The Caledonian-Record

Wednesday, May 26, 2004

Fred Murray Appeals To Governor Benson Says Police Failed His Daughter

By Gary E. Lindsley

The father of a missing 22-year-old University of Massachusetts at Amherst nursing student is appealing to Gov. Craig Benson to urge New Hampshire State Police to call in the FBI for help in finding his daughter.

Maura Murray has been missing since she was involved in a minor one-car accident the evening of Feb. 9 after her black 1996 Saturn failed to negotiate a sharp left-hand curve on Route 112 in Haverhill.

"The finest resource in the world is available and you, sir, should direct Lieutenant John Scarinza and Troop F to accept its offer," Fred Murray said in his letter. "There are corollary cases in Vermont also and this entire situation begs for central coordination and investigation by an agency which is not bound by the confines of configuration of Grafton County and the Connecticut River." Scarinza is the commander of Troop F, which is based in Twin Mountain.

Murray also was referring to Brianna Maitland, 17, of Sheldon, Vt., who disappeared after she left work late the night of March 19. Her car was found partially ensconced in an abandoned building about one mile from the Black Lantern Inn in Montgomery where she worked.

Murray noted the FBI offered its assistance during the week of his daughter's disappearance. However, state police declined the offer. Scarinza said the FBI was involved in background searches and gathering information in Massachusetts. He has said the state police have enough resources to conduct an investigation into Maura's disappearance.

Besides asking Benson to direct the state police to call in the FBI, Murray also has claimed state police and Haverhill police had been grossly negligent because a cruiser was not dispatched east along Route 112 to help find his daughter after her accident.

He said police arrived within minutes after Maura was last seen by an eyewitness. "This means that when the police reached the scene, Maura could have been no further than a couple of hundred yards up the road around the first corner walking away," Murray said in his letter.

Police, including Sgt. Cecil Smith of the Haverhill Police Department, were told the driver of the car was a young woman about 20 years old. "There was an empty beer bottle found in the car and in addition, there was a spider hole in the driver's side of the windshield indicating that she had struck her head at impact," Murray's letter reads.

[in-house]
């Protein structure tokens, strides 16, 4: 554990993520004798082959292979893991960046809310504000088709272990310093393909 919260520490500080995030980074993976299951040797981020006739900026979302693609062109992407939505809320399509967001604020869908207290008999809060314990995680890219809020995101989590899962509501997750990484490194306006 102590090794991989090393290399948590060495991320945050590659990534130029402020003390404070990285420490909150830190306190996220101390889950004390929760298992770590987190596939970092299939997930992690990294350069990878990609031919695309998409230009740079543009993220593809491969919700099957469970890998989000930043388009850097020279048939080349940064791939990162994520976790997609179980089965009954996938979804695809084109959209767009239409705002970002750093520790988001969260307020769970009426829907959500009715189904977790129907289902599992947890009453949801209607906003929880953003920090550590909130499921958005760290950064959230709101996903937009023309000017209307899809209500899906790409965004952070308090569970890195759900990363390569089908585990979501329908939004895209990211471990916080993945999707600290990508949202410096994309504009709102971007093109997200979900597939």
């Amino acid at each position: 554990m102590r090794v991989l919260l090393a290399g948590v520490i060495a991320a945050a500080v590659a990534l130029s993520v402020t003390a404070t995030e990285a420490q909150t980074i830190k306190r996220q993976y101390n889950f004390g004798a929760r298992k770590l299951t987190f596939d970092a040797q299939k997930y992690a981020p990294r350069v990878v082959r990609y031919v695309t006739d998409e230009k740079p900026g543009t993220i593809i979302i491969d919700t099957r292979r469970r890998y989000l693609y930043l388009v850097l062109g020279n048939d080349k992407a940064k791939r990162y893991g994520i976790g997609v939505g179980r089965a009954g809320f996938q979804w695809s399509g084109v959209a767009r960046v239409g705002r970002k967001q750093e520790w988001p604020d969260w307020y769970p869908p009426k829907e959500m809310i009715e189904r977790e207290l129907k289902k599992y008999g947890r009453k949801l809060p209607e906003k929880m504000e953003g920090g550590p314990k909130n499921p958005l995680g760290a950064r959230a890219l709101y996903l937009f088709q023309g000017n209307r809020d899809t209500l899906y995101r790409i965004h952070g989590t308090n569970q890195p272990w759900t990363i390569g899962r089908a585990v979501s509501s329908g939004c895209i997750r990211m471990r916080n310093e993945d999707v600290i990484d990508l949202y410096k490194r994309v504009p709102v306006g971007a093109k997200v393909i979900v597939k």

Murray said police should have called ahead to the Woodstock Police Department so officers from that community could have driven west to intercept Maura on the dark, desolate highway.

"She was figuratively and nearly literally right there readily available to be rescued and saved from whatever fate has befallen her," Murray said in his letter. "All that the police had to do was to expend minimal mental and physical effort."

If they had done so, Murray said, Maura would be safe with him today. "Unfortunately, the police neglected to make even the most basic effort to find her and I remain without her now, and perhaps, forever," Murray's letter continued. "The onus of this irresponsible and possibly fatal lack of action lies not only with the North Haverhill force, but also with the New Hampshire State Police who responded to the 911 calls from the neighbors as well."

Another witness is believed to have spotted Maura, who is a track star and runner, about four to five miles east of the accident scene running toward Woodstock. "I get nearly physically sick when I wake up each morning and the thought of how really little effort it would have taken to rescue my daughter automatically flashes through my mind," Murray said in his letter.

In addition to sending the letter to Benson, Murray also sent copies of it to New Hampshire Attorney General Peter Heed, state police Col. Frederick Booth, and U.S. Sen. John Sununu and Judd Gregg. Alicia Preston, Benson's press secretary, said Benson had not received the letter as of late Tuesday afternoon.

However, Murray said according to tracking records on the U.S. Postal Service Web site, Benson, Heed, Booth, Sununu and Gregg's offices received the letters Monday morning. "The young women in the northern region of your state are not safe and it is clearly imperative that you act decisively before you lose another," Murray stated in his letter. "Deep within themselves, your citizens are nervously apprehensive and anxiously awaiting your response to this threat." Booth could not be reached for comment Tuesday. And Simon Brown, chief of the attorney general's criminal bureau, said he was not aware of Murray's letter.